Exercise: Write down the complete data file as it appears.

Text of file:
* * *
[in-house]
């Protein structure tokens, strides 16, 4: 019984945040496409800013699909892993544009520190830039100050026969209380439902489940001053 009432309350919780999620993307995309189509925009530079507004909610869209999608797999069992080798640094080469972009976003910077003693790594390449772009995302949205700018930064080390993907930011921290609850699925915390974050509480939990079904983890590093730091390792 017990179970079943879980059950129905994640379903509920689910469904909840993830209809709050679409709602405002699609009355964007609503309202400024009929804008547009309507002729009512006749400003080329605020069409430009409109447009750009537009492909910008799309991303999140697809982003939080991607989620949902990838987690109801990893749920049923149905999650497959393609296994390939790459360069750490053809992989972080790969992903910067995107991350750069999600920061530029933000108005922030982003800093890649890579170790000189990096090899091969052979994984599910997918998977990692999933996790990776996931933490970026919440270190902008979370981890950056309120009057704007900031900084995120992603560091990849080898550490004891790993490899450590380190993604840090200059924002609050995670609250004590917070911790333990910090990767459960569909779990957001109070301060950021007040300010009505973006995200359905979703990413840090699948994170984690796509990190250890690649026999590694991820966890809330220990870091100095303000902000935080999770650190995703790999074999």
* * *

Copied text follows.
[in-house]
């Protein structure tokens, strides 16, 4: 019984945040496409800013699909892993544009520190830039100050026969209380439902489940001053 009432309350919780999620993307995309189509925009530079507004909610869209999608797999069992080798640094080469972009976003910077003693790594390449772009995302949205700018930064080390993907930011921290609850699925915390974050509480939990079904983890590093730091390792 017990179970079943879980059950129905994640379903509920689910469904909840993830209809709050679409709602405002699609009355964007609503309202400024009929804008547009309507002729009512006749400003080329605020069409430009409109447009750009537009492909910008799309991303999140697809982003939080991607989620949902990838987690109801990893749920049923149905999650497959393609296994390939790459360069750490053809992989972080790969992903910067995107991350750069999600920061530029933000108005922030982003800093890649890579170790000189990096090899091969052979994984599910997918998977990692999933996790990776996931933490970026919440270190902008979370981890950056309120009057704007900031900084995120992603560091990849080898550490004891790993490899450590380190993604840090200059924002609050995670609250004590917070911790333990910090990767459960569909779990957001109070301060950021007040300010009505973006995200359905979703990413840090699948994170984690796509990190250890690649026999590694991820966890809330220990870091100095303000902000935080999770650190995703790999074999």